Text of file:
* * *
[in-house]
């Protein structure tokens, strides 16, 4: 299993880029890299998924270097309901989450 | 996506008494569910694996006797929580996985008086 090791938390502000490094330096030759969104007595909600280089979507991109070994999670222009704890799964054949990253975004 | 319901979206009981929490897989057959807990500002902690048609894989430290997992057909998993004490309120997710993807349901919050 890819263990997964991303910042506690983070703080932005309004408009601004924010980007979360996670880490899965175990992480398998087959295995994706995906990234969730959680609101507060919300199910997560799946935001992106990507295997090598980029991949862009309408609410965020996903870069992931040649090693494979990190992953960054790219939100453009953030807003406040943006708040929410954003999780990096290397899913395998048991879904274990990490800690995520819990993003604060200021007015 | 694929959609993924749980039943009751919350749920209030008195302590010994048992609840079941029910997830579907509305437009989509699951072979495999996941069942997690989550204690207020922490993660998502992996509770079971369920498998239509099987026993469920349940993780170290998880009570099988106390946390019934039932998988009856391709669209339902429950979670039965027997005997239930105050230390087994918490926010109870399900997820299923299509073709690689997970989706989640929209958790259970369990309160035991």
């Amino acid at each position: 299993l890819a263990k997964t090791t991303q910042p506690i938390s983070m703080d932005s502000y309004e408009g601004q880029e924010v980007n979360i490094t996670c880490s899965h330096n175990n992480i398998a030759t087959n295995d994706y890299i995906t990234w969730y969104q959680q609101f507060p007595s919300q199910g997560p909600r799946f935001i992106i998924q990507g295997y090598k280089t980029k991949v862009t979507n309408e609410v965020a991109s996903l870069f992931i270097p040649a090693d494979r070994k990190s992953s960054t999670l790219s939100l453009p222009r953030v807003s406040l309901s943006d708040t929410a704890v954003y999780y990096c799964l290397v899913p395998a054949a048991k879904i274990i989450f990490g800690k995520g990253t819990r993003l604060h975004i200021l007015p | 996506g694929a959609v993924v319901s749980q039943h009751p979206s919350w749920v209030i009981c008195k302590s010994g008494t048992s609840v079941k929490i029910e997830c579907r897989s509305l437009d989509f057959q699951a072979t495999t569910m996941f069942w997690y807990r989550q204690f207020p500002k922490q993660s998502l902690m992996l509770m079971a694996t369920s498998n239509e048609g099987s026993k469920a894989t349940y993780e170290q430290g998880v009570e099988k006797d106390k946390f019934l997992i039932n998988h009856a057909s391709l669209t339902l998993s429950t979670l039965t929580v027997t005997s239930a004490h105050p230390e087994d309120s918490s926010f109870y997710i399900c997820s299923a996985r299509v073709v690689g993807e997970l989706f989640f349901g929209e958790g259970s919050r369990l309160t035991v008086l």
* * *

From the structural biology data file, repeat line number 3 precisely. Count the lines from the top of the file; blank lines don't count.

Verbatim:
């Amino acid at each position: 299993l890819a263990k997964t090791t991303q910042p506690i938390s983070m703080d932005s502000y309004e408009g601004q880029e924010v980007n979360i490094t996670c880490s899965h330096n175990n992480i398998a030759t087959n295995d994706y890299i995906t990234w969730y969104q959680q609101f507060p007595s919300q199910g997560p909600r799946f935001i992106i998924q990507g295997y090598k280089t980029k991949v862009t979507n309408e609410v965020a991109s996903l870069f992931i270097p040649a090693d494979r070994k990190s992953s960054t999670l790219s939100l453009p222009r953030v807003s406040l309901s943006d708040t929410a704890v954003y999780y990096c799964l290397v899913p395998a054949a048991k879904i274990i989450f990490g800690k995520g990253t819990r993003l604060h975004i200021l007015p | 996506g694929a959609v993924v319901s749980q039943h009751p979206s919350w749920v209030i009981c008195k302590s010994g008494t048992s609840v079941k929490i029910e997830c579907r897989s509305l437009d989509f057959q699951a072979t495999t569910m996941f069942w997690y807990r989550q204690f207020p500002k922490q993660s998502l902690m992996l509770m079971a694996t369920s498998n239509e048609g099987s026993k469920a894989t349940y993780e170290q430290g998880v009570e099988k006797d106390k946390f019934l997992i039932n998988h009856a057909s391709l669209t339902l998993s429950t979670l039965t929580v027997t005997s239930a004490h105050p230390e087994d309120s918490s926010f109870y997710i399900c997820s299923a996985r299509v073709v690689g993807e997970l989706f989640f349901g929209e958790g259970s919050r369990l309160t035991v008086l």